Gordon Donaldson

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Gordon Donaldson, CBE , FRHistS , FBA , FRSE (13 April 1913 16 March 1993) was a Scottish historian.



He was born in a tenement at 140 McDonald Road [1] off Leith Walk in northern Edinburgh on 13 April 1913 the son of Rachel Swan and Magnus Donaldson. [2]

He was of Shetland descent. Donaldson attended Broughton Elementary School (adjacent to his home) and then the Royal High School of Edinburgh (1921–31), before being awarded a scholarship to study at the University of Edinburgh. He also supplemented his income by undertaking some tutoring. After graduating in 1935 with a first-class Honours Degree in History (MA), he gained his PhD in 1938 at the Institute of Historical Research in London, where he also won the David Berry Prize from the Royal Historical Society. Donaldson also has a DLitt degree.

After working as an archivist at the General Register Office for Scotland 1938–1947, he was appointed to a lectureship in Scottish History at the University of Edinburgh, largely through the offices of William Croft Dickinson. This marked the beginning of Donaldson's 32-year academic career at the University.

He served as a Reader from 1955, before succeeding Dickinson as Sir William Fraser Professor of Scottish History and Palaeography in 1963, which he held until his retirement in 1979. During his academic career, Professor Donaldson wrote or co-wrote over thirty books, and numerous articles and addresses. He also served at various times as President of the Scottish Ecclesiological Society, the Scottish Church History Society, the Scottish History Society, the Scottish Record Society, the Scottish Records Association, and the Stair Society.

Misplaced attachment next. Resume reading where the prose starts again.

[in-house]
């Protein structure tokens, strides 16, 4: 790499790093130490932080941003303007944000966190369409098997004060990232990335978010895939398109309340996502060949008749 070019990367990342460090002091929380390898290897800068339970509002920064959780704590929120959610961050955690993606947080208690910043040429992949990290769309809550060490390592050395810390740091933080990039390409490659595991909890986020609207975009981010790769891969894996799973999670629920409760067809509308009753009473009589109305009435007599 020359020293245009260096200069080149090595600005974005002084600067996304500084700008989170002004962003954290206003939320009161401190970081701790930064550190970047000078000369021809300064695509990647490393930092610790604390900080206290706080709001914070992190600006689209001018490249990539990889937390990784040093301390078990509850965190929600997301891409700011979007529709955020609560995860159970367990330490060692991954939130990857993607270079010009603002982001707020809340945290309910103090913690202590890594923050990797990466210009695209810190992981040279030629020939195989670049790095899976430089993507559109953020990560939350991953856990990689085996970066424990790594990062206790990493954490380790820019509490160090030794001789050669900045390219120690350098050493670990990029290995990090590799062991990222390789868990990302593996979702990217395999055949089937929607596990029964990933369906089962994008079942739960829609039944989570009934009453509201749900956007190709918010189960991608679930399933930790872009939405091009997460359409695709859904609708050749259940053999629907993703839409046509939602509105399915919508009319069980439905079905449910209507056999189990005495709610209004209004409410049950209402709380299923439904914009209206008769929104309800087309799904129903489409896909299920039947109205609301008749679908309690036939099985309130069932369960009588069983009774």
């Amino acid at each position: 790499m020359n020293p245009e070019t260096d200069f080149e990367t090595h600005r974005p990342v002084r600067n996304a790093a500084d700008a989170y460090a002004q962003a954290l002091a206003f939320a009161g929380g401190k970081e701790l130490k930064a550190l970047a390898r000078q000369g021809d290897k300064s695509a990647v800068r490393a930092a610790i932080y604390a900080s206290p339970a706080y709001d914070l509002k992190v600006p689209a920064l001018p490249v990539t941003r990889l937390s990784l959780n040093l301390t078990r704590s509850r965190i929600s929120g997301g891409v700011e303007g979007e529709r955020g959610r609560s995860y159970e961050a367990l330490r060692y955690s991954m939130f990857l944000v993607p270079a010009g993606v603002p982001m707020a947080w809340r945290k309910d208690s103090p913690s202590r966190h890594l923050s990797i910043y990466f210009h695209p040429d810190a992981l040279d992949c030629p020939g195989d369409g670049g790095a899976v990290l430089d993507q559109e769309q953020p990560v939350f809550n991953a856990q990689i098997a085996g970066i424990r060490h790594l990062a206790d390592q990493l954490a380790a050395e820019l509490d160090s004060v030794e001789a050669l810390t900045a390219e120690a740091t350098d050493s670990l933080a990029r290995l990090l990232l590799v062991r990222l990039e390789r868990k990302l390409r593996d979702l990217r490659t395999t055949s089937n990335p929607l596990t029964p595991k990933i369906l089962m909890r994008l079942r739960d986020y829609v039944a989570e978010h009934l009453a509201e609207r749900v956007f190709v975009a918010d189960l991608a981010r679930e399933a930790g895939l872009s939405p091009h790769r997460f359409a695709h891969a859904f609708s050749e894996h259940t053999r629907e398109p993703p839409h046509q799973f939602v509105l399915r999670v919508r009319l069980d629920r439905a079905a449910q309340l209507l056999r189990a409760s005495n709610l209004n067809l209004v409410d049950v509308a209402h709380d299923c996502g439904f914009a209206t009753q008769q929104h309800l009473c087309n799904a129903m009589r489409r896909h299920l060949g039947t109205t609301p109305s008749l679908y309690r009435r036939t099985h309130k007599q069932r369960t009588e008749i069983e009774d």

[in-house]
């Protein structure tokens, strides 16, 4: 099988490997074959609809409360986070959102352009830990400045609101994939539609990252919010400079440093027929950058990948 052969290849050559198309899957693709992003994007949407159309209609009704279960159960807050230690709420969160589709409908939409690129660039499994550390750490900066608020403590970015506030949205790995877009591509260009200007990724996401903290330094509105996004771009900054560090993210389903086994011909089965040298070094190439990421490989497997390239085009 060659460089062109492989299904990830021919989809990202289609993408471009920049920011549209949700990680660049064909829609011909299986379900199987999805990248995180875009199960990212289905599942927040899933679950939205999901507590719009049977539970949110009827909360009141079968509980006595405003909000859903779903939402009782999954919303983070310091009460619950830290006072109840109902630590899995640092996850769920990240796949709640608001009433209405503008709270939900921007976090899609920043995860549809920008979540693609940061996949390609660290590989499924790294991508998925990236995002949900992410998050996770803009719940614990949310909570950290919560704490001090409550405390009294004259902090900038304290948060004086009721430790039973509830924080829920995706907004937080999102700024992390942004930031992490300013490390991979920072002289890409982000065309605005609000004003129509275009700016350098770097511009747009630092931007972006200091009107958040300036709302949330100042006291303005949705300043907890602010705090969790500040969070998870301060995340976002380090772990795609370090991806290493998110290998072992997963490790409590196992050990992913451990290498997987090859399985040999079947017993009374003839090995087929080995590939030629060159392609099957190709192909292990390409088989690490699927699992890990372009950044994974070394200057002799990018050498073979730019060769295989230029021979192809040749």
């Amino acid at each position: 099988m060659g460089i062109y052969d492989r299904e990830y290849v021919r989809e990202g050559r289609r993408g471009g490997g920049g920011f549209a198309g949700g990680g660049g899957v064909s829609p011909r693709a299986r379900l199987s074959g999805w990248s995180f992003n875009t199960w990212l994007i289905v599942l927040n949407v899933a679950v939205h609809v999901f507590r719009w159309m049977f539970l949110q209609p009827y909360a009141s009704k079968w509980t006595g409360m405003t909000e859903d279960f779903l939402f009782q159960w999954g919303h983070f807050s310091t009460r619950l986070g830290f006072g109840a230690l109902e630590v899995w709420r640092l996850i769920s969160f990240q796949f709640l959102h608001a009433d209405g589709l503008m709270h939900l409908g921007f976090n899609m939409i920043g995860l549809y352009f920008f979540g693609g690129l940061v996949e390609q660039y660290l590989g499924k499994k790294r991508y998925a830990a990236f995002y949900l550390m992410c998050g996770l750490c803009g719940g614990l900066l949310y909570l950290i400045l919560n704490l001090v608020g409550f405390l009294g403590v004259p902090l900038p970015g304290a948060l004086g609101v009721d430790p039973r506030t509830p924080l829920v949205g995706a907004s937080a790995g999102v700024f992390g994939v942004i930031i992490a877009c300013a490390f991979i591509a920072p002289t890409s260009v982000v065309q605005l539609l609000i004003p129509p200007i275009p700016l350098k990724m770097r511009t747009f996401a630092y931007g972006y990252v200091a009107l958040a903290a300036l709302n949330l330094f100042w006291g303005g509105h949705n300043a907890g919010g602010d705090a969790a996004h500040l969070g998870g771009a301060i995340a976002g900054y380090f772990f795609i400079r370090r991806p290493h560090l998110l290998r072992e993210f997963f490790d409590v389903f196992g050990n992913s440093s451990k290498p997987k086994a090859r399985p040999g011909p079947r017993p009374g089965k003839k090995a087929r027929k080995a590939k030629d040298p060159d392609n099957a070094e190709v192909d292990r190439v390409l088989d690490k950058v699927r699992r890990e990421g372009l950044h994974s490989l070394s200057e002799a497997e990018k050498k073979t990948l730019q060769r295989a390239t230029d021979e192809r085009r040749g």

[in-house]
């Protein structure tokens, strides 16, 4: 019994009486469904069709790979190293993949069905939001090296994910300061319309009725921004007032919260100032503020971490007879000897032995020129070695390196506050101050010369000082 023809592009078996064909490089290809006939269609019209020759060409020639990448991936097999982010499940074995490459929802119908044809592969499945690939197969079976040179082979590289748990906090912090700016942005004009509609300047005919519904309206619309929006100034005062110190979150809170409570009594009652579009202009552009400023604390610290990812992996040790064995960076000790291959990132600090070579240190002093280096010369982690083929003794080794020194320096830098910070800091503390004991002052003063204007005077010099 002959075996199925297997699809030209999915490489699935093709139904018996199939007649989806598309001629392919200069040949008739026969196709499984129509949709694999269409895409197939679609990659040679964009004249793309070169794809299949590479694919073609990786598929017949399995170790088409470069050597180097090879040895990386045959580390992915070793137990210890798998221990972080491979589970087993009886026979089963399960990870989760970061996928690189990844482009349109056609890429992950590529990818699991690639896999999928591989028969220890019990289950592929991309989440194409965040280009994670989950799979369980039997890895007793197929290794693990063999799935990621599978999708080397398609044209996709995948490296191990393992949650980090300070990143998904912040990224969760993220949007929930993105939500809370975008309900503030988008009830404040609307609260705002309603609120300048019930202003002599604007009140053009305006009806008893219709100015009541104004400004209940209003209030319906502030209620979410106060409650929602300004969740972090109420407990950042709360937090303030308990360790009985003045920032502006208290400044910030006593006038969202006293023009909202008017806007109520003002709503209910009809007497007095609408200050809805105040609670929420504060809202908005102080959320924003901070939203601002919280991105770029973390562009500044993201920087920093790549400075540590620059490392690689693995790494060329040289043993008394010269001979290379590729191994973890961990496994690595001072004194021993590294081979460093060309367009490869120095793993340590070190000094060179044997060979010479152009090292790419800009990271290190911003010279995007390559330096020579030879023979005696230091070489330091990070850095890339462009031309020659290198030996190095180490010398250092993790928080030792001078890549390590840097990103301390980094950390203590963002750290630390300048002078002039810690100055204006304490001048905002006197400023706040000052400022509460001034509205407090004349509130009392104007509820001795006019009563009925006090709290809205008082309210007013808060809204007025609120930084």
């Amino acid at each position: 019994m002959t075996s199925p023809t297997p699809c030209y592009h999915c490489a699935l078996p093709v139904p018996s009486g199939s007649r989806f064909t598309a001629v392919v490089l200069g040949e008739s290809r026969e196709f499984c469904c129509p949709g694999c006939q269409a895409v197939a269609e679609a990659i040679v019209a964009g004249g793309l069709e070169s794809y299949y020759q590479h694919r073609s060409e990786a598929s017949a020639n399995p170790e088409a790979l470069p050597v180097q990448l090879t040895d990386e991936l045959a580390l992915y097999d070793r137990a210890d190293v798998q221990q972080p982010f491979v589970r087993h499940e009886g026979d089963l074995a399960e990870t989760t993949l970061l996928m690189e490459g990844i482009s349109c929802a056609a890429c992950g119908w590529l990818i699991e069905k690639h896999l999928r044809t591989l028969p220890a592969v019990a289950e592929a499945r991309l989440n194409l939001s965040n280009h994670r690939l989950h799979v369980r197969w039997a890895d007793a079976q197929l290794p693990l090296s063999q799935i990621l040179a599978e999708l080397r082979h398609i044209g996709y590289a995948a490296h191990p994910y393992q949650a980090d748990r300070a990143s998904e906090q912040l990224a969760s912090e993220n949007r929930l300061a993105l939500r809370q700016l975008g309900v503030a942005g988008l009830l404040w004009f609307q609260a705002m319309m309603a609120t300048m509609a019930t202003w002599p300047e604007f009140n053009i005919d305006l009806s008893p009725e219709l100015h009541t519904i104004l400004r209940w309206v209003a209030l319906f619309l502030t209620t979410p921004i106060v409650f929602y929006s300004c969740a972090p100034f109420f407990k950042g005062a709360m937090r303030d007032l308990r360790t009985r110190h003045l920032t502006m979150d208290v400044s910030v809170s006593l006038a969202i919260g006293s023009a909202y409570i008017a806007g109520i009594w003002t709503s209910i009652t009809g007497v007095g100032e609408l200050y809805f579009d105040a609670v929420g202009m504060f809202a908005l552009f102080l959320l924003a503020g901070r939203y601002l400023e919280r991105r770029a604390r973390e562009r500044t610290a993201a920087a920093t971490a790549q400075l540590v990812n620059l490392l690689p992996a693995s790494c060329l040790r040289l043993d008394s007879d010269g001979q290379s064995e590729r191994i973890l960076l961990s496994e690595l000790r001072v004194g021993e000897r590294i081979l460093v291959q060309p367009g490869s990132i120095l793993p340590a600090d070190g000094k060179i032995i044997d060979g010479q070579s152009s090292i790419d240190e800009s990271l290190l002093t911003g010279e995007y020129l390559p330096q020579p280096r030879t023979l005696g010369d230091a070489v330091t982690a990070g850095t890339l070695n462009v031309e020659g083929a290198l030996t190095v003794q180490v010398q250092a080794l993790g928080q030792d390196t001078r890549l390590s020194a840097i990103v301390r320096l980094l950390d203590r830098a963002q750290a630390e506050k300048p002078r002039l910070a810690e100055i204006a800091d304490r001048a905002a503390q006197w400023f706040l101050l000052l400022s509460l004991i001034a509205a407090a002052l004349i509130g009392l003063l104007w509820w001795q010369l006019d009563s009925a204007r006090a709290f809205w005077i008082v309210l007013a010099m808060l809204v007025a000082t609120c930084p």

In 1978 he was elected a Fellow of the Royal Society of Edinburgh. His proposers were Norman Gash, Geoffrey Barrow, Sir Fraser Noble, and John Cameron, Lord Cameron.

He was also an Honorary Vice-President of the Royal Historical Society, and in 1992 he received the St Olav's Medal from the King of Norway. When Professor Donaldson retired, he was appointed Historiographer Royal in Scotland.

He could talk about any character in Scottish history as if he knew them personally. It was his love of the sea and ships, born from his childhood in Shetland, that took him to Dysart in Fife in his retirement, where he lived in a 17th-century Pan Ha' apartment. "I cannot pass my old age without the sight of the sea and ships," he said.

He died in Windygates in Fife on 16 March 1993. He never married and left no family. [2]


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  1. Edinburgh and Leith Post Office Directory, 1912
  2. 1 2 Biographical Index of Former Fellows of the Royal Society of Edinburgh 1783–2002 (PDF). The Royal Society of Edinburgh. July 2006. ISBN   0-902-198-84-X. Archived from the original (PDF) on 24 January 2013. Retrieved 19 February 2016.